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Agbokim Waterfall Nigeria

Invisible Borders

In conversation with Emeka Okereke, we find out how borders can be connected through the power of art.

Emeka Okereke, founder of The Invisible Borders Trans-African Project
Emeka Okereke, founder of The Invisible Borders Trans-African Project

Borders are an interesting concept. An invisible line that divides our land. A line that separates us. It defines us, limits us, shapes our cultures, and sets a false notion of self.

Emeka Okereke is a multidisciplinary artist who focuses on borders and movement. There are no borders within the mediums that Okereke uses. The artistic director of Invisible Borders uses photography, video, writing, performative intervention, and music to navigate the concepts of movement and the dynamics of society. Okereke’s art is an immersive experience. 

In conversation, we explored his journey, from art to the road, in every sense of the word.

Invisible Borders

The Invisible Borders Trans-African Project is an artist-led initiative and a non-profit founded by Okereke. 

The Trans-African Road Trip project is the heart of the organization and the core of its missions. A project where a collective of artists, amongst them photographers, videographers, and writers, join together to embark on a journey set in a van that will lead them across the African Continent, to explore, reflect and engage with the environment that surrounds them, and the people they encounter along the way.

Agbokim Waterfall, Ikom, Nigeria
A moment, a pause. Agbokim Waterfall, Ikom, Nigeria

The project started in 2009, with the first road trip from Lagos to Bamako, in a black Volkswagen minibus. The use of various mediums is central to the project, as it aims to create a performative experience where the road path guides the project’s path. Okereke believes that the collaboration of mediums allows us to expand them greatly, and he believes that we need more writers to put photography into context, as these two types of art complement each other and allow the work to become performative.

Highway. Addis Ababa, Ethiopia
Highway. Addis Ababa, Ethiopia

The truth is, if you put a bunch of talented artists in a van, traveling the roads of different countries for a long period of time, you have a recipe for some pretty amazing things. There’s no need to plan a theme as this naturally unfolds. Okereke understood this early on,

“I realized that all you have to do is get people on the road first, then everything else will happen. It’s a long body of work that has lasted for over 10 years now, where the theme can simply be what the road offers.”

A simple concept with a powerful message. In his eyes, we are a manifestation of a changing world, a world that calls out for a planetary way of thinking, so for Okereke, the work naturally deals with the idea of movement. The idea of art becoming a bodily experience is a central part of the project, and Okereke embodies his work in a way that the borders between his personal life and his work blend as one.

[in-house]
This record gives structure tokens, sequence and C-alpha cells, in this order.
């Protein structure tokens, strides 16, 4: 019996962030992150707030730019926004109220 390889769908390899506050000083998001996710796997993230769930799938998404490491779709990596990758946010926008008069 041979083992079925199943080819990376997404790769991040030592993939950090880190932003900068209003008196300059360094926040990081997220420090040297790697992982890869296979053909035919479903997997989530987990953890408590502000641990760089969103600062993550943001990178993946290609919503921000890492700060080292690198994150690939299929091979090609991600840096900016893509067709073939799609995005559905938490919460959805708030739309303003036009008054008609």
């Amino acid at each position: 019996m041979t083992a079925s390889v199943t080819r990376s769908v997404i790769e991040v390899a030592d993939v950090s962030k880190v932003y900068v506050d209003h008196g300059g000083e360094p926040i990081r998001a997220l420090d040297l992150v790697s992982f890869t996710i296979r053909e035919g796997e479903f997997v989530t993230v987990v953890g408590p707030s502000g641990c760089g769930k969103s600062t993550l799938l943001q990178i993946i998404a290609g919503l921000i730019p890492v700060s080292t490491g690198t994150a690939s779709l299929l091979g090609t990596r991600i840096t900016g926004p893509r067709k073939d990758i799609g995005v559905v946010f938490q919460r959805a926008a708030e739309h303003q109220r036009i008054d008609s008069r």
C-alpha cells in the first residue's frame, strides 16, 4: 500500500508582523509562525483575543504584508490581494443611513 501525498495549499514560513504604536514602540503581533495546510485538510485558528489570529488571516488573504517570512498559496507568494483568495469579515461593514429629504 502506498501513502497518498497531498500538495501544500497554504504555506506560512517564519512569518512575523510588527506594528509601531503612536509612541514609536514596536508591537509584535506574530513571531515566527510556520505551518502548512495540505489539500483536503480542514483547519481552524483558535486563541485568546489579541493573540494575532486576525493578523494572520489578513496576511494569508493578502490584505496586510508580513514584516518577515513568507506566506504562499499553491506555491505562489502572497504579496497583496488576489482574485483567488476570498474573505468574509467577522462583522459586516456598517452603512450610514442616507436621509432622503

He reflects on the importance of the work developed, “I don’t do this just for the play of it; I really believe that it has the possibility of changing the course of humanity. It’s not about how we do it or the scale of it; that’s only relative.

It’s the consistency, the honesty of it. These things are powerful enough to change the course of humanity. It’s in this light that we look at such a project like the Trans-African Road Trip, knowing that this is a place where artists come, get nurtured, and then they carry this to the atmosphere of action and manifestation.”

Rosso (border between Mauritania and Senegal)
Waiting. Rosso (border between Mauritania and Senegal)

For each road trip, the team at Invisible Borders promotes an open call for artists, and lets talent find them. This is part of the essence of the organization, amplifying and elevating emerging local talent.

Naturally, there are challenges that come with this type of project, where former strangers spend a lot of time together, sharing a different reality outside of their own contexts.

Handling logistics, managing expectations, and dealing with different types of personalities, can be a challenging aspect of the work, but for Okereke, the sets of challenges presented are also what allows the project to be open to different possibilities. 

The journeys that started it all

Photo of a couple. Benin-Agbo Road
Is it a couple in love, or is it like in Nigeria, a love-hate relationship? Benin-Agbo Road

Okereke’s artistic journey started 21 years ago, but in hindsight, it started long before.

His first road trip was, in fact, at a very tender age and fundamental to where he is today.

As a young child, he suffered a severe illness, and his mother made the decision to travel across Nigeria to take young Okereke to his grandmother, a powerful healer that saved his life and continued to strengthen his body.

He reflects on how meaningful this moment was,

“Without this body, there’s nothing. Part of the initial healing has also partly sustained me artistically and as a person.”

He also reflects on his father’s impact on his personal and artistic development.

From a young age, his father instilled the importance of being useful to the people around us and taught him to question the real reasons why we work and what we work toward. From his father, he learned that work could be utilized as a self-manifestation tool.